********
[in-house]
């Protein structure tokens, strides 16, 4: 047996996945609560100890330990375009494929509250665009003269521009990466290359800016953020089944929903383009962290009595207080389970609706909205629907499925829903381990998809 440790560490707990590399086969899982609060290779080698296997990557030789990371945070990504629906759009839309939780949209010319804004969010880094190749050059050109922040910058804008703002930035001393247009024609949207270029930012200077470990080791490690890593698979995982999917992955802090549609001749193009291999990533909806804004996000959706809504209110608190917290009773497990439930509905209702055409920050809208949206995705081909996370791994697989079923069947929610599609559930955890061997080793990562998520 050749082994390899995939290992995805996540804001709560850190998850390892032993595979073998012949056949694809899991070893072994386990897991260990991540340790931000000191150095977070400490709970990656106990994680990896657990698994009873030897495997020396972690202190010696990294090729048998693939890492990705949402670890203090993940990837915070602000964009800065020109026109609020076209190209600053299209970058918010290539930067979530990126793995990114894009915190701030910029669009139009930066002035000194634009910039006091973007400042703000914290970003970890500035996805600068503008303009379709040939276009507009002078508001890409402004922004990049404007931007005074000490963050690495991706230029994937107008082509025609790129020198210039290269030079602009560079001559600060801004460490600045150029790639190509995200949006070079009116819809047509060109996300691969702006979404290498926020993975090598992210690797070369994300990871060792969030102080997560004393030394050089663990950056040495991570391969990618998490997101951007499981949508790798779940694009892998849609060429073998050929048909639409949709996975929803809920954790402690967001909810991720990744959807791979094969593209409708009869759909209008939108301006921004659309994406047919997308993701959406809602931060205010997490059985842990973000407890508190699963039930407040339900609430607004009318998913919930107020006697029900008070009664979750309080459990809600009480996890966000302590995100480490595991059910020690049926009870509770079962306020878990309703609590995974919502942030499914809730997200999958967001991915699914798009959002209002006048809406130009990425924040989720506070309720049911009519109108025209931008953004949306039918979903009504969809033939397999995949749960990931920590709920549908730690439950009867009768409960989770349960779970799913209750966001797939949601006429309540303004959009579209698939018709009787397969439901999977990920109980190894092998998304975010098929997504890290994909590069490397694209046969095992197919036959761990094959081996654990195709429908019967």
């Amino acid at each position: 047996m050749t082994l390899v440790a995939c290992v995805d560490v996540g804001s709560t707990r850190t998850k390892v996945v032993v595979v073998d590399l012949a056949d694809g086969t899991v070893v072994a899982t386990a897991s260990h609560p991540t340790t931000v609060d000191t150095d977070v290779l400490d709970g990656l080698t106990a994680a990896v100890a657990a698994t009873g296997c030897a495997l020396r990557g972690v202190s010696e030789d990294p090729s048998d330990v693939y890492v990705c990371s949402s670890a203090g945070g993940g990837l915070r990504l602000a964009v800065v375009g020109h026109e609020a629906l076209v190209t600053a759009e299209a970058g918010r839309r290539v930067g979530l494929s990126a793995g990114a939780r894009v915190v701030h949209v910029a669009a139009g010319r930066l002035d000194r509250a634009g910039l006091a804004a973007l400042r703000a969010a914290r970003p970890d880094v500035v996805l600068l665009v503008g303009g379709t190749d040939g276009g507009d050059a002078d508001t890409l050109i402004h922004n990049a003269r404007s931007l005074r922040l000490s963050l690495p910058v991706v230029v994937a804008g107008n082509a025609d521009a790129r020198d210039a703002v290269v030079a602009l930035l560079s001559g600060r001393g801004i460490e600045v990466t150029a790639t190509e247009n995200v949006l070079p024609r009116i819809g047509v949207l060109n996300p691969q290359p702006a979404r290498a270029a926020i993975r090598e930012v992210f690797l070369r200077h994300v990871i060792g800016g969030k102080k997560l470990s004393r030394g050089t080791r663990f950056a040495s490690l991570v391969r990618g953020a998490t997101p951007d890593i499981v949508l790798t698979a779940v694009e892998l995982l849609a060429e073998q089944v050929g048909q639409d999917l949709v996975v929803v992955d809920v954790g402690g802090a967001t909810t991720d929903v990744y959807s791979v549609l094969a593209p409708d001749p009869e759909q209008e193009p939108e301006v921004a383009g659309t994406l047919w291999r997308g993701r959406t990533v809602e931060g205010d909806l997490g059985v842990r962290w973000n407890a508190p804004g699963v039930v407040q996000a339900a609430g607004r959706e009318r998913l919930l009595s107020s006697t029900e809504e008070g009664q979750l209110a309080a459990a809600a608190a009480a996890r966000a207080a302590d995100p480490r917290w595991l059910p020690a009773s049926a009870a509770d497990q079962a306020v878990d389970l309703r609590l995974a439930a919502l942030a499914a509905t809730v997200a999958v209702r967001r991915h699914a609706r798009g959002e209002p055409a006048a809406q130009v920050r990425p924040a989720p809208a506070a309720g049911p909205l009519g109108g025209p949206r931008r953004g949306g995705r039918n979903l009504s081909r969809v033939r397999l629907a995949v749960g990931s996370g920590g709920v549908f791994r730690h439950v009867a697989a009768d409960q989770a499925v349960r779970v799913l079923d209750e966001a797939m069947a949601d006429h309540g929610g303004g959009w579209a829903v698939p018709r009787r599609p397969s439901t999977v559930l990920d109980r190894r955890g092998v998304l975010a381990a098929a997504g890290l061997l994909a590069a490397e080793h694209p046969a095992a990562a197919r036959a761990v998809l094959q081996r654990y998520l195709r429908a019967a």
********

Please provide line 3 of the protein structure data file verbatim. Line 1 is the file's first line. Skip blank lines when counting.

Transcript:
């Amino acid at each position: 047996m050749t082994l390899v440790a995939c290992v995805d560490v996540g804001s709560t707990r850190t998850k390892v996945v032993v595979v073998d590399l012949a056949d694809g086969t899991v070893v072994a899982t386990a897991s260990h609560p991540t340790t931000v609060d000191t150095d977070v290779l400490d709970g990656l080698t106990a994680a990896v100890a657990a698994t009873g296997c030897a495997l020396r990557g972690v202190s010696e030789d990294p090729s048998d330990v693939y890492v990705c990371s949402s670890a203090g945070g993940g990837l915070r990504l602000a964009v800065v375009g020109h026109e609020a629906l076209v190209t600053a759009e299209a970058g918010r839309r290539v930067g979530l494929s990126a793995g990114a939780r894009v915190v701030h949209v910029a669009a139009g010319r930066l002035d000194r509250a634009g910039l006091a804004a973007l400042r703000a969010a914290r970003p970890d880094v500035v996805l600068l665009v503008g303009g379709t190749d040939g276009g507009d050059a002078d508001t890409l050109i402004h922004n990049a003269r404007s931007l005074r922040l000490s963050l690495p910058v991706v230029v994937a804008g107008n082509a025609d521009a790129r020198d210039a703002v290269v030079a602009l930035l560079s001559g600060r001393g801004i460490e600045v990466t150029a790639t190509e247009n995200v949006l070079p024609r009116i819809g047509v949207l060109n996300p691969q290359p702006a979404r290498a270029a926020i993975r090598e930012v992210f690797l070369r200077h994300v990871i060792g800016g969030k102080k997560l470990s004393r030394g050089t080791r663990f950056a040495s490690l991570v391969r990618g953020a998490t997101p951007d890593i499981v949508l790798t698979a779940v694009e892998l995982l849609a060429e073998q089944v050929g048909q639409d999917l949709v996975v929803v992955d809920v954790g402690g802090a967001t909810t991720d929903v990744y959807s791979v549609l094969a593209p409708d001749p009869e759909q209008e193009p939108e301006v921004a383009g659309t994406l047919w291999r997308g993701r959406t990533v809602e931060g205010d909806l997490g059985v842990r962290w973000n407890a508190p804004g699963v039930v407040q996000a339900a609430g607004r959706e009318r998913l919930l009595s107020s006697t029900e809504e008070g009664q979750l209110a309080a459990a809600a608190a009480a996890r966000a207080a302590d995100p480490r917290w595991l059910p020690a009773s049926a009870a509770d497990q079962a306020v878990d389970l309703r609590l995974a439930a919502l942030a499914a509905t809730v997200a999958v209702r967001r991915h699914a609706r798009g959002e209002p055409a006048a809406q130009v920050r990425p924040a989720p809208a506070a309720g049911p909205l009519g109108g025209p949206r931008r953004g949306g995705r039918n979903l009504s081909r969809v033939r397999l629907a995949v749960g990931s996370g920590g709920v549908f791994r730690h439950v009867a697989a009768d409960q989770a499925v349960r779970v799913l079923d209750e966001a797939m069947a949601d006429h309540g929610g303004g959009w579209a829903v698939p018709r009787r599609p397969s439901t999977v559930l990920d109980r190894r955890g092998v998304l975010a381990a098929a997504g890290l061997l994909a590069a490397e080793h694209p046969a095992a990562a197919r036959a761990v998809l094959q081996r654990y998520l195709r429908a019967a």